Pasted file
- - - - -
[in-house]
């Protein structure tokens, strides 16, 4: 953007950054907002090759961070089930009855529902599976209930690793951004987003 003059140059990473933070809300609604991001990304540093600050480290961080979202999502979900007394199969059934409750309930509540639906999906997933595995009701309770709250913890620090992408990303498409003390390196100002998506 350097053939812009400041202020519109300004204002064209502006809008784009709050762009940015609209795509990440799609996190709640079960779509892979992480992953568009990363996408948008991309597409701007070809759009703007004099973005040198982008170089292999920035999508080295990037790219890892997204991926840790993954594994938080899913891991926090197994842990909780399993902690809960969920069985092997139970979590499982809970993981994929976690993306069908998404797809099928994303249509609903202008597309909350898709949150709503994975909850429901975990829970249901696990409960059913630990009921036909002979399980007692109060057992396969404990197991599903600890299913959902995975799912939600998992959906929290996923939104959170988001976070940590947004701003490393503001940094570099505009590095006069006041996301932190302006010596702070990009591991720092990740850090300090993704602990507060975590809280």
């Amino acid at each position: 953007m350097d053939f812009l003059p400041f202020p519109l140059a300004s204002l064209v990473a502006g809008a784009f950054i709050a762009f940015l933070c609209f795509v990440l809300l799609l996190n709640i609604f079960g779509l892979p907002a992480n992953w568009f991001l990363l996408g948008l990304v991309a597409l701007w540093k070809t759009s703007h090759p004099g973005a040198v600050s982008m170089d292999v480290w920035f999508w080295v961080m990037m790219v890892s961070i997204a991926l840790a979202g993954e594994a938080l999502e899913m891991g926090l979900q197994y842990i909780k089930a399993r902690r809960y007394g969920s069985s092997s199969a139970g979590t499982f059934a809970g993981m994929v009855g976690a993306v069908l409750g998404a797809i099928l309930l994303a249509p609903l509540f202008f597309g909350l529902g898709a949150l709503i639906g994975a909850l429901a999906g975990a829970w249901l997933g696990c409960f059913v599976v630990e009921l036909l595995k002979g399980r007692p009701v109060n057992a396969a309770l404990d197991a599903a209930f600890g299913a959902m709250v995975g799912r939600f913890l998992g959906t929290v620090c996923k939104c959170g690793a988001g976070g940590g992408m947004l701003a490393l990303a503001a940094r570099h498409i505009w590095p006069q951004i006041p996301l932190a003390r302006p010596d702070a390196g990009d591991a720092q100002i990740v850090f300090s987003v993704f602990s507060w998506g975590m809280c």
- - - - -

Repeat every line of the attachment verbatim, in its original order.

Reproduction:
[in-house]
């Protein structure tokens, strides 16, 4: 953007950054907002090759961070089930009855529902599976209930690793951004987003 003059140059990473933070809300609604991001990304540093600050480290961080979202999502979900007394199969059934409750309930509540639906999906997933595995009701309770709250913890620090992408990303498409003390390196100002998506 350097053939812009400041202020519109300004204002064209502006809008784009709050762009940015609209795509990440799609996190709640079960779509892979992480992953568009990363996408948008991309597409701007070809759009703007004099973005040198982008170089292999920035999508080295990037790219890892997204991926840790993954594994938080899913891991926090197994842990909780399993902690809960969920069985092997139970979590499982809970993981994929976690993306069908998404797809099928994303249509609903202008597309909350898709949150709503994975909850429901975990829970249901696990409960059913630990009921036909002979399980007692109060057992396969404990197991599903600890299913959902995975799912939600998992959906929290996923939104959170988001976070940590947004701003490393503001940094570099505009590095006069006041996301932190302006010596702070990009591991720092990740850090300090993704602990507060975590809280």
């Amino acid at each position: 953007m350097d053939f812009l003059p400041f202020p519109l140059a300004s204002l064209v990473a502006g809008a784009f950054i709050a762009f940015l933070c609209f795509v990440l809300l799609l996190n709640i609604f079960g779509l892979p907002a992480n992953w568009f991001l990363l996408g948008l990304v991309a597409l701007w540093k070809t759009s703007h090759p004099g973005a040198v600050s982008m170089d292999v480290w920035f999508w080295v961080m990037m790219v890892s961070i997204a991926l840790a979202g993954e594994a938080l999502e899913m891991g926090l979900q197994y842990i909780k089930a399993r902690r809960y007394g969920s069985s092997s199969a139970g979590t499982f059934a809970g993981m994929v009855g976690a993306v069908l409750g998404a797809i099928l309930l994303a249509p609903l509540f202008f597309g909350l529902g898709a949150l709503i639906g994975a909850l429901a999906g975990a829970w249901l997933g696990c409960f059913v599976v630990e009921l036909l595995k002979g399980r007692p009701v109060n057992a396969a309770l404990d197991a599903a209930f600890g299913a959902m709250v995975g799912r939600f913890l998992g959906t929290v620090c996923k939104c959170g690793a988001g976070g940590g992408m947004l701003a490393l990303a503001a940094r570099h498409i505009w590095p006069q951004i006041p996301l932190a003390r302006p010596d702070a390196g990009d591991a720092q100002i990740v850090f300090s987003v993704f602990s507060w998506g975590m809280c």